What is School Bullying?
What is Bullying?
"Bullying involves an initial desire to hurt, this desire is expressed in action, someone is hurt, the action is directed by a more powerful person or group, it is without justification, it is typically repeated, and it is done so with evident enjoyment." Ken Rigby (1998).
What is School Bullying?
Psychological, emotional, cyber, social or physical harassment of one student by another at school or within the school community. This includes at school and within its grounds, in transit between school and home, local shopping and sporting centres, at parties or local parks and in cyberspace. The playground is the most common place for bullying to occur.
What are some of the forms of bullying?
- Verbal (most common, most painful & longest lasting impact) e.g. teasing, harassment and name-calling
- Malicious rumours
- Physical violence
- Damage to property
- Cyber bullying (may be traced and blocked) - e.g. texting, face book, phone, manipulating photos, YouTube.
- Anti-social (exclusion, gossip and non-verbal body language)
What are the extents of bullying?
- Direct to indirect harassment.
- From minor irritation to major assault, from "just having a bit of fun" to breaking the law.
When does bullying occur and for how long?
- A student can be bullied by one child or mobbed by a group for years.
- Bullying can happen sporadically or over a long period of time.
- Some children are bullied wherever they go, at any school.
- Bullying occurs in any school: small, large, single sex, co-educational, traditional and progressive.
- Bullying occurs in primary, secondary, boarding school and tertiary institutions.
Who are the bullies and victims?
- Apart from saints or sociopaths, most children have the potential to bully, become a bystander or be targeted.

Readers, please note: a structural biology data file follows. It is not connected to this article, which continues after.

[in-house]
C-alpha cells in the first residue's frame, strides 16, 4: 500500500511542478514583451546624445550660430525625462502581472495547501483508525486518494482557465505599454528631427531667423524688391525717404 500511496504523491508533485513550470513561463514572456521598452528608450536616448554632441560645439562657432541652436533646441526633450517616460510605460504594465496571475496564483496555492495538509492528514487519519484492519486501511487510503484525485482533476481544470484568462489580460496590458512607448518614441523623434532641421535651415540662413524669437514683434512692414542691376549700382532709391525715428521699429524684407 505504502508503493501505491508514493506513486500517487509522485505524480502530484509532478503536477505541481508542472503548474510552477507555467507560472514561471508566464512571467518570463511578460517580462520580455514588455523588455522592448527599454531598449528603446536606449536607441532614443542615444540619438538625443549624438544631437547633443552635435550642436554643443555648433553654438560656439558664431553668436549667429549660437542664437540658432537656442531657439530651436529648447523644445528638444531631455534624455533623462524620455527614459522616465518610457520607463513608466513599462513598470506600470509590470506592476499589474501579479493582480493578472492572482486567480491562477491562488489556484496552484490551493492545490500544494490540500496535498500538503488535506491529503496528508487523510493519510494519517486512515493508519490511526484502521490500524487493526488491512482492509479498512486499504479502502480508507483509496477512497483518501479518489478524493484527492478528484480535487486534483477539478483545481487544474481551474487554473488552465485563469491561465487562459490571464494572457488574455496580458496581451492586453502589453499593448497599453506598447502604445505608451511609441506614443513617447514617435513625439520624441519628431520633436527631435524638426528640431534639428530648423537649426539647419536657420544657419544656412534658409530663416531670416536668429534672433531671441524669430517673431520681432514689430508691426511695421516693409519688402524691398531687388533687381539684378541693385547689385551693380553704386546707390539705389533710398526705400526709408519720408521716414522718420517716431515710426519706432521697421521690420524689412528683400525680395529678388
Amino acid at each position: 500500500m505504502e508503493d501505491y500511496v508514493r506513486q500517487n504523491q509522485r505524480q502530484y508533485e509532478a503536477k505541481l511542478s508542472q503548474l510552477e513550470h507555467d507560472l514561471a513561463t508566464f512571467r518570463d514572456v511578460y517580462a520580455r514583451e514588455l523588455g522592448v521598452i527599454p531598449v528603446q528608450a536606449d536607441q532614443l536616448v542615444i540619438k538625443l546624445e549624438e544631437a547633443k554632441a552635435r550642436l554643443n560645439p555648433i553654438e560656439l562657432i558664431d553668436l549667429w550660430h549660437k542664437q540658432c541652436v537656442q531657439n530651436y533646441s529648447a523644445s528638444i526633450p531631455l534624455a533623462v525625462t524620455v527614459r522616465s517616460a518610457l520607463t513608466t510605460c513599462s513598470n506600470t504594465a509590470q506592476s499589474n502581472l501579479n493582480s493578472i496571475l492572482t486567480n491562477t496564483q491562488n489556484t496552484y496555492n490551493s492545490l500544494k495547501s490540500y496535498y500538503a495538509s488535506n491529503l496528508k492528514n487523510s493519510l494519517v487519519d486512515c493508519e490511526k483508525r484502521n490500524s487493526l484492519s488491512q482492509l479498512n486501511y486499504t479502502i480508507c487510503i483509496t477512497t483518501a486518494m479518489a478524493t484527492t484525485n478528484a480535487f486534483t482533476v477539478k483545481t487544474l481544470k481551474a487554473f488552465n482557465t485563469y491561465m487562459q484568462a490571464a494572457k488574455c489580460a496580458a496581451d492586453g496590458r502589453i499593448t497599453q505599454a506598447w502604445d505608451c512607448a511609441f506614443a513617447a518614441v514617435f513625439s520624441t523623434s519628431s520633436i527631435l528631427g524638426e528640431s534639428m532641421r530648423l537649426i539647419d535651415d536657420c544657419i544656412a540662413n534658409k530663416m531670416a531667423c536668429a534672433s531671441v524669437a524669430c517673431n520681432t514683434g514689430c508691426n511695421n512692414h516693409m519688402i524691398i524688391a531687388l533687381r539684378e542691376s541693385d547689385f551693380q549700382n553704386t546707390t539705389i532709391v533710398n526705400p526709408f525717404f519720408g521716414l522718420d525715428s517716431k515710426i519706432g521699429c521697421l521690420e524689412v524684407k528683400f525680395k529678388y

- Both parents and teachers can bully or experience bullying within the school community.
- Research shows that there is more bullying in the "staffroom" than the "classroom"; this creates a very negative, toxic role model.
What do children think about bullying?
- Many children believe that bullying cannot be stopped.
- They believe that if they report it that nothing is done or it gets worse and often this is correct, according to Assoc. Prof Ken Rigby.
- Most children say that they would feel happier and learn better if they felt safer at school.
- Bullying is one of the major reasons children contact help lines and leave schools.
Bullying is subjective - it is all about perception and your own experience, but it can cause serious damage.
- The crucial feature - target feels powerless and bullied.
- The critical issue - extent of physical, psychological and other damage that injures the victim.
- The impact on the target is made worse by fear of future attacks and fear adults won't help.
- Many bullies don't realise at a conscious level that their behaviours are mean or abusive.
- At an unconscious level they know that they're taking the target's power away because otherwise they couldn't do it.
- Most bullies don't know that their bullying behaviours can boomerang back later on and hurt them.
- Most children have either been bullied, bully others or witnessed bullying at school.
- More than one in five children are bullied regularly at school.
- About one in five children can bully.
- In American schools:
- 160,000 + children miss school every day, due to fear of attack or intimidation by other students.
- 20% of students carry weapons to school to feel safer.
- 22% of students are victimised at the beginning of the year and 8% are victimised during the remainder of the year.
- 50% of students knew of a student who had switched schools to feel safer.
- School results are 3% to 6% lower when students are bullied (APA Monitor. Oct 2011)
- 40% of suicide victims had been bullied at school. (Victorian Coroner 2007)
- National School Safety Centre, USA, estimates that 525,000 "attacks, shakedowns and robberies" occur in an average month in public secondary schools.
- Two thirds of school shootings were conducted by victims of bullying.
- More than 50% of teachers report being bullied at school. (BBC TV 2006, NSW Teachers Union Study 2004)
- The National Education Association USA reports that every day 6,250 teachers are threatened with bodily harm and 260 are actually physically assaulted.
- 30% - 50% of young people experience cyber-bullying, including death threats. (Canada, Bill Belsey)